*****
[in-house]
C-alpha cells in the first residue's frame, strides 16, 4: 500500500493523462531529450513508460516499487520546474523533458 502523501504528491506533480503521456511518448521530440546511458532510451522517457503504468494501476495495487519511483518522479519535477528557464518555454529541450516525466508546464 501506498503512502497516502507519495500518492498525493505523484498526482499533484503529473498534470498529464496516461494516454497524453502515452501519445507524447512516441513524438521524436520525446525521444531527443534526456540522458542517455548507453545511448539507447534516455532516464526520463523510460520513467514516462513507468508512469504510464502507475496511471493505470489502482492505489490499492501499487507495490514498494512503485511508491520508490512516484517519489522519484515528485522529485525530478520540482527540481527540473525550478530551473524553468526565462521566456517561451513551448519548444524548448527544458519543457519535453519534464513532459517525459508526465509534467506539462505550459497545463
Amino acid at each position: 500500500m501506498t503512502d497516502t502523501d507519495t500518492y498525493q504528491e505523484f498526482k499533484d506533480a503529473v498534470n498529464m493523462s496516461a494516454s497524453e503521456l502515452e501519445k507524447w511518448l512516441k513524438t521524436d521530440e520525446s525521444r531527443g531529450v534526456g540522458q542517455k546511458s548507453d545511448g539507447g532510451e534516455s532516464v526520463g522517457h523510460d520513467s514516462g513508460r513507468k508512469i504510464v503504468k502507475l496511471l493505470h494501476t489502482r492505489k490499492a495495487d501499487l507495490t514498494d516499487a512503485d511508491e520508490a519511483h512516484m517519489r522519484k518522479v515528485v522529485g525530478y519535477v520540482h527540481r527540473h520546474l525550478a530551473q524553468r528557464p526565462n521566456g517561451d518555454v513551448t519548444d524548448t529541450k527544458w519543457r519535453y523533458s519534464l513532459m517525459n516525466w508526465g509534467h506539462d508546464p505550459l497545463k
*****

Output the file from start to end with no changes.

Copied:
[in-house]
C-alpha cells in the first residue's frame, strides 16, 4: 500500500493523462531529450513508460516499487520546474523533458 502523501504528491506533480503521456511518448521530440546511458532510451522517457503504468494501476495495487519511483518522479519535477528557464518555454529541450516525466508546464 501506498503512502497516502507519495500518492498525493505523484498526482499533484503529473498534470498529464496516461494516454497524453502515452501519445507524447512516441513524438521524436520525446525521444531527443534526456540522458542517455548507453545511448539507447534516455532516464526520463523510460520513467514516462513507468508512469504510464502507475496511471493505470489502482492505489490499492501499487507495490514498494512503485511508491520508490512516484517519489522519484515528485522529485525530478520540482527540481527540473525550478530551473524553468526565462521566456517561451513551448519548444524548448527544458519543457519535453519534464513532459517525459508526465509534467506539462505550459497545463
Amino acid at each position: 500500500m501506498t503512502d497516502t502523501d507519495t500518492y498525493q504528491e505523484f498526482k499533484d506533480a503529473v498534470n498529464m493523462s496516461a494516454s497524453e503521456l502515452e501519445k507524447w511518448l512516441k513524438t521524436d521530440e520525446s525521444r531527443g531529450v534526456g540522458q542517455k546511458s548507453d545511448g539507447g532510451e534516455s532516464v526520463g522517457h523510460d520513467s514516462g513508460r513507468k508512469i504510464v503504468k502507475l496511471l493505470h494501476t489502482r492505489k490499492a495495487d501499487l507495490t514498494d516499487a512503485d511508491e520508490a519511483h512516484m517519489r522519484k518522479v515528485v522529485g525530478y519535477v520540482h527540481r527540473h520546474l525550478a530551473q524553468r528557464p526565462n521566456g517561451d518555454v513551448t519548444d524548448t529541450k527544458w519543457r519535453y523533458s519534464l513532459m517525459n516525466w508526465g509534467h506539462d508546464p505550459l497545463k